I had an infatuation hangover, still slightly intoxicated from my date with a monk, drunk on stars and God and attentive understanding. I went looking for a little “hair o’ the dog,” retracing my steps from the day before, dazed from the idea of being seen, yet also hoping to be seen once again, a dazzling thought in this city of starshine around every corner.

A day of rest is often a day of perspective. Sleep on it; answers sometimes come to us in the night. Or follow us through the crowded streets, as we wend our way back through our supposed destinations.

Passing the smaller churches, I headed for my sacred altar: the coffee shop table. My love of the coffee shop was interwoven with my love of writing. I remembered grabbing my notebook and dashing out the door – of my high school, of my unhappy marriages, of my far-too-serious jobs – to free my words, unleash my voice, unmuzzle myself, amidst strangers at tables with lives intersecting mine for mere instants as we ordered coffee for here, as we stirred velvet cream into bitter cups and imagined our lives receiving such grace, as we slurped and sipped and scribbled and talked and found our lost minds among other kindred souls, in small books and self-published magazines and at the open mic. A coffeehouse had been my stage and my workshop for many years, a home for this homeless poet, this author with no publishing house, this singer with no band and no label.

An open mic is an open world. At an open mic for poetry, I first sang, a capella, and got a roaring, shouting standing ovation at 1:30 in the morning from drunk and stoned fellow poets. At an open mic, I first told – told what happened to me as a girl, with imagery of pain and betrayal and misery woven into word, my clenched voice shouting quietly, screams echoing in the imaginations of the audience as I stepped down and away. At an open mic, I flirted with every man present, describing in exquisitely slow detail an aching in the back of my throat, until the night turned into an orgy of words, each succeeding poet painting every erotic feeling imaginable, but one at a time, the glory of legs oh legs, the next offering nipples rolled on his tongue like pistachios, the heat of voices melting the strings of lights hung over us until we were all swimming in the stars above us.

Hung over. Us. I didn’t need a mic now. I could free my mind with my words, say anything, any way I wanted, or say nothing in a moment, keeping my words to myself, for myself. It was the family of poets I missed. Needed. It was the other seeking voices, other singers of songs. Las Peregrinas Artistas. Caminantes Poetas.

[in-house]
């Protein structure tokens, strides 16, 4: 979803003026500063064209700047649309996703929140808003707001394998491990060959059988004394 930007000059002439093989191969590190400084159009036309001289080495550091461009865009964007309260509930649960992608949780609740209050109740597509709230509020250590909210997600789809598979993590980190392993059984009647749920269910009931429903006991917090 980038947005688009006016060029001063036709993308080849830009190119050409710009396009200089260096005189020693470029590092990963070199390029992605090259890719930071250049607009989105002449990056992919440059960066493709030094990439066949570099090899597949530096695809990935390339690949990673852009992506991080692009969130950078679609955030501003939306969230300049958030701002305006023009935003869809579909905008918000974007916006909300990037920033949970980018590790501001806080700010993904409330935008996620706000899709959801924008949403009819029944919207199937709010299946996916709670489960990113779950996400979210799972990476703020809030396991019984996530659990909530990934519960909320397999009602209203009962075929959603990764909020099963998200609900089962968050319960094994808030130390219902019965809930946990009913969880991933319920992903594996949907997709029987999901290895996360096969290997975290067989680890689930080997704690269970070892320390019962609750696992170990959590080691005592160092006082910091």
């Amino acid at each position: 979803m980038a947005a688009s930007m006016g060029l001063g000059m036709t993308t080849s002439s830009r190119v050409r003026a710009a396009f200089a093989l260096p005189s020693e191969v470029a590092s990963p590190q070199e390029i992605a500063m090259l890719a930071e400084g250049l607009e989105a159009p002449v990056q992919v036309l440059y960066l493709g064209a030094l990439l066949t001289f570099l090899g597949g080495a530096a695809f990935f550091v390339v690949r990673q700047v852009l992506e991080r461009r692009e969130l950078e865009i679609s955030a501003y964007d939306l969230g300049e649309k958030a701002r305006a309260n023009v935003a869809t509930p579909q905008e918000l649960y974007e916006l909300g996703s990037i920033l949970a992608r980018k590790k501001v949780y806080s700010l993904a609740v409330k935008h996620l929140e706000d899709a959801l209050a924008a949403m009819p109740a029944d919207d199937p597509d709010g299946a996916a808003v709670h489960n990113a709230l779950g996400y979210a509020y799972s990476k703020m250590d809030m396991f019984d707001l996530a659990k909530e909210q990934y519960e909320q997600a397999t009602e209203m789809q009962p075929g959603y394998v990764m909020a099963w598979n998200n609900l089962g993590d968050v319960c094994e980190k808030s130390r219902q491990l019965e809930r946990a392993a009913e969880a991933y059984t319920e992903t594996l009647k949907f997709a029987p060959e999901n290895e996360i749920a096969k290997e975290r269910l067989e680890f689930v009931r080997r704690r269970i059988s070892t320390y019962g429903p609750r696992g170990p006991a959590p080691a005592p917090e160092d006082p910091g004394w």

I looked up from my notebook in the cafe, and through the window, I saw Mauro walk by. Packing up my book and pens, I hurried to the bar to pay. But payment for café con leche cannot be rushed. The barman took his time, as I had taken my time sipping and pondering meaning at the far table. Finally paid, I hustled out the door into the growing crowd of pilgrims and tourists on this main road to the cathedral. I walked fast, moving through the people, searching for the familiar tossle of hair, lean form, easy gait. Looking into small gift shops, stepping into markets, I poked my head everywhere, finding myself at last at the Pilgrim’s Office, now somehow closed. I glanced at the complicated hours posted and turned away. Mauro had dissolved into Santiago somewhere. I felt like I had failed him; I had not found him, given him a joyful greeting, the way Christoph had found me. I had not gotten my joyful greeting in return. I could not sing for Mauro again, joy for us both.

Wandering, still seeking my people and now disappointed, I found myself in St. Fructuoso Church. Saint Fruitful. Mauro was not there. Volunteers with the group “Piedras Vivas” stood inside, marked out by their vivid green T-shirts. One friendly young woman approached me.

“Hola, peregrina!” she beamed.

“Hola,” I replied.

“English? Irish?” she asked pleasantly.

“Americana,” I smiled.

“American! So far you have come! We are asking peregrinos if they wish to contemplate, meditate, yes? on their camino experience?” She offered me handouts in English, explaining they were for my use as prompts to help me uncover meaning found on my journey. “And you may write a prayer, here, if you wish,” she concluded, indicating a small book on a stand, like a writer’s journal perched in the sanctified air of this small church.

The paper was divided into three sections: TO REMEMBER, TO GIVE THANKS, and TO RETURN.
I sat in a pew inside the small sanctuary, and looked at the writing prompts.

Do you remember, during the Camino, the moments in which you felt alone and disappointed? 
I sat up straighter, intrigued by the timeliness of this exact question. The written word was speaking to me.

Which encounters or situations gave you the strength to continue?
Remembering the Camino Frances, I smiled wryly, and scratched notes to myself on the handout paper: Finding compassion freed me from my frustration. I thought of Mauro, and Christoph, and all the friends I had listed to myself in the cathedral only yesterday: Friendship, being known, gave me strength to keep going.

In what situations did you get inside a feeling of peace and joy?
Peace was easy: Just walking, eating, showering.

Walking. I saw it plain as day, that word on the page, revealing itself to me, and an answer flowed back without me forming the words. Being in stride with myself, with my life.